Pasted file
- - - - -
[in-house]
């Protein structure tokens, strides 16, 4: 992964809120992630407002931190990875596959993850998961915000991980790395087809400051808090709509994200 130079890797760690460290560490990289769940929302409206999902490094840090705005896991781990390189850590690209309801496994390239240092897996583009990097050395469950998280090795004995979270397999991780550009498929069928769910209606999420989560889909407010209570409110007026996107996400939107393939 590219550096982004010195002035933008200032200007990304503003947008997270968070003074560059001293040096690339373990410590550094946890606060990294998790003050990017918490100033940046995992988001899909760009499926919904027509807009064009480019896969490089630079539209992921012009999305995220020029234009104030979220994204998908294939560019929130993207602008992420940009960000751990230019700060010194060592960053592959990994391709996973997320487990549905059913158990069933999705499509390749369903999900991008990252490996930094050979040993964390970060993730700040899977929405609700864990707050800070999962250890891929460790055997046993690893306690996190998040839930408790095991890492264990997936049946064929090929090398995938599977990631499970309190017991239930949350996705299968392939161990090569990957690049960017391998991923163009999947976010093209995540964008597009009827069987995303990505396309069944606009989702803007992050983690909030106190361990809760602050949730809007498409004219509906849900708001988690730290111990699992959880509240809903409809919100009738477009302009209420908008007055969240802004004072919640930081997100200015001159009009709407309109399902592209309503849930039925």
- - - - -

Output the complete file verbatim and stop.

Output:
[in-house]
């Protein structure tokens, strides 16, 4: 992964809120992630407002931190990875596959993850998961915000991980790395087809400051808090709509994200 130079890797760690460290560490990289769940929302409206999902490094840090705005896991781990390189850590690209309801496994390239240092897996583009990097050395469950998280090795004995979270397999991780550009498929069928769910209606999420989560889909407010209570409110007026996107996400939107393939 590219550096982004010195002035933008200032200007990304503003947008997270968070003074560059001293040096690339373990410590550094946890606060990294998790003050990017918490100033940046995992988001899909760009499926919904027509807009064009480019896969490089630079539209992921012009999305995220020029234009104030979220994204998908294939560019929130993207602008992420940009960000751990230019700060010194060592960053592959990994391709996973997320487990549905059913158990069933999705499509390749369903999900991008990252490996930094050979040993964390970060993730700040899977929405609700864990707050800070999962250890891929460790055997046993690893306690996190998040839930408790095991890492264990997936049946064929090929090398995938599977990631499970309190017991239930949350996705299968392939161990090569990957690049960017391998991923163009999947976010093209995540964008597009009827069987995303990505396309069944606009989702803007992050983690909030106190361990809760602050949730809007498409004219509906849900708001988690730290111990699992959880509240809903409809919100009738477009302009209420908008007055969240802004004072919640930081997100200015001159009009709407309109399902592209309503849930039925």